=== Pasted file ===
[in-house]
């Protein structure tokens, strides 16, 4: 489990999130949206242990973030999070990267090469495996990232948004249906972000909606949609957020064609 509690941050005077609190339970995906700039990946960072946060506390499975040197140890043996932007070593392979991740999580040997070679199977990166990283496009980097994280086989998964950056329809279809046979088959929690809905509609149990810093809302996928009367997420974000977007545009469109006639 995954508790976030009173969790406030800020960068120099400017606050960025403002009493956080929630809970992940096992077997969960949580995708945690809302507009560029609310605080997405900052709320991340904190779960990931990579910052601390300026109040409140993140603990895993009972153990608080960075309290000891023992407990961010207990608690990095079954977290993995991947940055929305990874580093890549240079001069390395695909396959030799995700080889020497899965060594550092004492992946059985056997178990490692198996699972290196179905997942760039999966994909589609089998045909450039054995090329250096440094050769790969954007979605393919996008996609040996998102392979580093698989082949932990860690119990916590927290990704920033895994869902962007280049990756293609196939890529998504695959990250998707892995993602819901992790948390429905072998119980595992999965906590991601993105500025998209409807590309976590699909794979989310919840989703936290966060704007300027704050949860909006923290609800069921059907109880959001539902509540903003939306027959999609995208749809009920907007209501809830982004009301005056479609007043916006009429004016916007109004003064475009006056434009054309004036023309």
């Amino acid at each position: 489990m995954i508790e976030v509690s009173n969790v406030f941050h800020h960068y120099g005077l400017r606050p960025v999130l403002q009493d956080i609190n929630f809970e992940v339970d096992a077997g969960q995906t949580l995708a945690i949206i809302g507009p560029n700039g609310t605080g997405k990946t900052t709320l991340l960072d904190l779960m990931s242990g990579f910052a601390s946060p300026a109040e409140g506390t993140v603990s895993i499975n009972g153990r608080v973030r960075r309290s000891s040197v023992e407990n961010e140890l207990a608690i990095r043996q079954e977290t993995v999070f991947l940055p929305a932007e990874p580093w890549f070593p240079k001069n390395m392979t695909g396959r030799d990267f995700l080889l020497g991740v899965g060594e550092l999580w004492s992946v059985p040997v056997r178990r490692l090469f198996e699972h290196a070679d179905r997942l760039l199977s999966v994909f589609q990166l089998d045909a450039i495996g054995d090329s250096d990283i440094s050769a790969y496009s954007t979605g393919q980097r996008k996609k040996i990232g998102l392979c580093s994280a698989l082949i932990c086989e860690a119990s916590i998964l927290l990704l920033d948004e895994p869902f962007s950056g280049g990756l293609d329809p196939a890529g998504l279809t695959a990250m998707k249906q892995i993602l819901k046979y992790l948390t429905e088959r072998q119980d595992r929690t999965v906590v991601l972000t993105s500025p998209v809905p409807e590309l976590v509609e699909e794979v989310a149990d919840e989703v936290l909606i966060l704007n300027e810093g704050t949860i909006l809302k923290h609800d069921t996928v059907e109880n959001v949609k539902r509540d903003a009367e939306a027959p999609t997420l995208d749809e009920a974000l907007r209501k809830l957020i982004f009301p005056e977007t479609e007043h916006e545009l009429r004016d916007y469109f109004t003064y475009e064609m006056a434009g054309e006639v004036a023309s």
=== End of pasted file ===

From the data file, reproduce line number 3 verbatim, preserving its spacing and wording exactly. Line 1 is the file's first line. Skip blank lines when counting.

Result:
């Amino acid at each position: 489990m995954i508790e976030v509690s009173n969790v406030f941050h800020h960068y120099g005077l400017r606050p960025v999130l403002q009493d956080i609190n929630f809970e992940v339970d096992a077997g969960q995906t949580l995708a945690i949206i809302g507009p560029n700039g609310t605080g997405k990946t900052t709320l991340l960072d904190l779960m990931s242990g990579f910052a601390s946060p300026a109040e409140g506390t993140v603990s895993i499975n009972g153990r608080v973030r960075r309290s000891s040197v023992e407990n961010e140890l207990a608690i990095r043996q079954e977290t993995v999070f991947l940055p929305a932007e990874p580093w890549f070593p240079k001069n390395m392979t695909g396959r030799d990267f995700l080889l020497g991740v899965g060594e550092l999580w004492s992946v059985p040997v056997r178990r490692l090469f198996e699972h290196a070679d179905r997942l760039l199977s999966v994909f589609q990166l089998d045909a450039i495996g054995d090329s250096d990283i440094s050769a790969y496009s954007t979605g393919q980097r996008k996609k040996i990232g998102l392979c580093s994280a698989l082949i932990c086989e860690a119990s916590i998964l927290l990704l920033d948004e895994p869902f962007s950056g280049g990756l293609d329809p196939a890529g998504l279809t695959a990250m998707k249906q892995i993602l819901k046979y992790l948390t429905e088959r072998q119980d595992r929690t999965v906590v991601l972000t993105s500025p998209v809905p409807e590309l976590v509609e699909e794979v989310a149990d919840e989703v936290l909606i966060l704007n300027e810093g704050t949860i909006l809302k923290h609800d069921t996928v059907e109880n959001v949609k539902r509540d903003a009367e939306a027959p999609t997420l995208d749809e009920a974000l907007r209501k809830l957020i982004f009301p005056e977007t479609e007043h916006e545009l009429r004016d916007y469109f109004t003064y475009e064609m006056a434009g054309e006639v004036a023309s």